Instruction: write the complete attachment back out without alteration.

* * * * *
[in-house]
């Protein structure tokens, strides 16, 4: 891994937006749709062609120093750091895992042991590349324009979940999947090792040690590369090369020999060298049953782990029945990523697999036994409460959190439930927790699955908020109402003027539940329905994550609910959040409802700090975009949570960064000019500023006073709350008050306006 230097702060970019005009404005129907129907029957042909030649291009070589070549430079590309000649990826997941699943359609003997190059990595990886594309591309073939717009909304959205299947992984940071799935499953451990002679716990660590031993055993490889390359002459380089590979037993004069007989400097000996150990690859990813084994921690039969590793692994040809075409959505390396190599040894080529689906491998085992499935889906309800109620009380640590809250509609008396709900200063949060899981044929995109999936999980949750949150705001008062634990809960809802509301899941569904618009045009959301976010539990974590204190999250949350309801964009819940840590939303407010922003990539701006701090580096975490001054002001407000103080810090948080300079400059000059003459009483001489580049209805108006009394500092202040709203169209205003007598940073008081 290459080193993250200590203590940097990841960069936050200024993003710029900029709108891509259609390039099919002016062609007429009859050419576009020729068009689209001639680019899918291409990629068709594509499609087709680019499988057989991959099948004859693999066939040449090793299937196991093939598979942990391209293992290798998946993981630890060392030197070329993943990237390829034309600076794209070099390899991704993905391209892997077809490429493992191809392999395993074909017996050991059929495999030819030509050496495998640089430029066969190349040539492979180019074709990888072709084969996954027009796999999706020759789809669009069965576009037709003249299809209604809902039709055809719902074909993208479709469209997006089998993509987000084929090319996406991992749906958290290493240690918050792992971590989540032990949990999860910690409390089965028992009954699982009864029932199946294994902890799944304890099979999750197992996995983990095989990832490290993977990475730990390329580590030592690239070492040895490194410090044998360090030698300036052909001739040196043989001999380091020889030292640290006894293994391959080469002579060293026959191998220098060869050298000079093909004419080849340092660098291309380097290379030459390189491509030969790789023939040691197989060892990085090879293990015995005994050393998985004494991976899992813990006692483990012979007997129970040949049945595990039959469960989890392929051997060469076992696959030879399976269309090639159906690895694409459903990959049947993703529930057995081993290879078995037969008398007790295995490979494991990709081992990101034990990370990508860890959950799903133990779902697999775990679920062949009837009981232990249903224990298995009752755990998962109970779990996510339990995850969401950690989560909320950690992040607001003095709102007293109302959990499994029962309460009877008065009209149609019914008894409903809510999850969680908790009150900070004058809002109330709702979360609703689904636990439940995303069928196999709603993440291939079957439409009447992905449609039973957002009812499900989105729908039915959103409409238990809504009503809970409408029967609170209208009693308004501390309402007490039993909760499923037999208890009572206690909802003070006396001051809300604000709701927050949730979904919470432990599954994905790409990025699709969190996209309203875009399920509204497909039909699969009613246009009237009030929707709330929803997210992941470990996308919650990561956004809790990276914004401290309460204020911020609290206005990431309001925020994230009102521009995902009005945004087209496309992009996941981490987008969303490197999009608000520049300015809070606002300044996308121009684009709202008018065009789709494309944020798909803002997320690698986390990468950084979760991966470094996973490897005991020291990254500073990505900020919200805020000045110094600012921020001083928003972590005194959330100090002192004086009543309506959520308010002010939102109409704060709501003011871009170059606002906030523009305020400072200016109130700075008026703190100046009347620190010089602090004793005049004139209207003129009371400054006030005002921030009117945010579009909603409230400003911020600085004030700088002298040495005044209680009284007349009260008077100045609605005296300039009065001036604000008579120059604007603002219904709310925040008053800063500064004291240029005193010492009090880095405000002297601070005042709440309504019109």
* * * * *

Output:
[in-house]
């Protein structure tokens, strides 16, 4: 891994937006749709062609120093750091895992042991590349324009979940999947090792040690590369090369020999060298049953782990029945990523697999036994409460959190439930927790699955908020109402003027539940329905994550609910959040409802700090975009949570960064000019500023006073709350008050306006 230097702060970019005009404005129907129907029957042909030649291009070589070549430079590309000649990826997941699943359609003997190059990595990886594309591309073939717009909304959205299947992984940071799935499953451990002679716990660590031993055993490889390359002459380089590979037993004069007989400097000996150990690859990813084994921690039969590793692994040809075409959505390396190599040894080529689906491998085992499935889906309800109620009380640590809250509609008396709900200063949060899981044929995109999936999980949750949150705001008062634990809960809802509301899941569904618009045009959301976010539990974590204190999250949350309801964009819940840590939303407010922003990539701006701090580096975490001054002001407000103080810090948080300079400059000059003459009483001489580049209805108006009394500092202040709203169209205003007598940073008081 290459080193993250200590203590940097990841960069936050200024993003710029900029709108891509259609390039099919002016062609007429009859050419576009020729068009689209001639680019899918291409990629068709594509499609087709680019499988057989991959099948004859693999066939040449090793299937196991093939598979942990391209293992290798998946993981630890060392030197070329993943990237390829034309600076794209070099390899991704993905391209892997077809490429493992191809392999395993074909017996050991059929495999030819030509050496495998640089430029066969190349040539492979180019074709990888072709084969996954027009796999999706020759789809669009069965576009037709003249299809209604809902039709055809719902074909993208479709469209997006089998993509987000084929090319996406991992749906958290290493240690918050792992971590989540032990949990999860910690409390089965028992009954699982009864029932199946294994902890799944304890099979999750197992996995983990095989990832490290993977990475730990390329580590030592690239070492040895490194410090044998360090030698300036052909001739040196043989001999380091020889030292640290006894293994391959080469002579060293026959191998220098060869050298000079093909004419080849340092660098291309380097290379030459390189491509030969790789023939040691197989060892990085090879293990015995005994050393998985004494991976899992813990006692483990012979007997129970040949049945595990039959469960989890392929051997060469076992696959030879399976269309090639159906690895694409459903990959049947993703529930057995081993290879078995037969008398007790295995490979494991990709081992990101034990990370990508860890959950799903133990779902697999775990679920062949009837009981232990249903224990298995009752755990998962109970779990996510339990995850969401950690989560909320950690992040607001003095709102007293109302959990499994029962309460009877008065009209149609019914008894409903809510999850969680908790009150900070004058809002109330709702979360609703689904636990439940995303069928196999709603993440291939079957439409009447992905449609039973957002009812499900989105729908039915959103409409238990809504009503809970409408029967609170209208009693308004501390309402007490039993909760499923037999208890009572206690909802003070006396001051809300604000709701927050949730979904919470432990599954994905790409990025699709969190996209309203875009399920509204497909039909699969009613246009009237009030929707709330929803997210992941470990996308919650990561956004809790990276914004401290309460204020911020609290206005990431309001925020994230009102521009995902009005945004087209496309992009996941981490987008969303490197999009608000520049300015809070606002300044996308121009684009709202008018065009789709494309944020798909803002997320690698986390990468950084979760991966470094996973490897005991020291990254500073990505900020919200805020000045110094600012921020001083928003972590005194959330100090002192004086009543309506959520308010002010939102109409704060709501003011871009170059606002906030523009305020400072200016109130700075008026703190100046009347620190010089602090004793005049004139209207003129009371400054006030005002921030009117945010579009909603409230400003911020600085004030700088002298040495005044209680009284007349009260008077100045609605005296300039009065001036604000008579120059604007603002219904709310925040008053800063500064004291240029005193010492009090880095405000002297601070005042709440309504019109």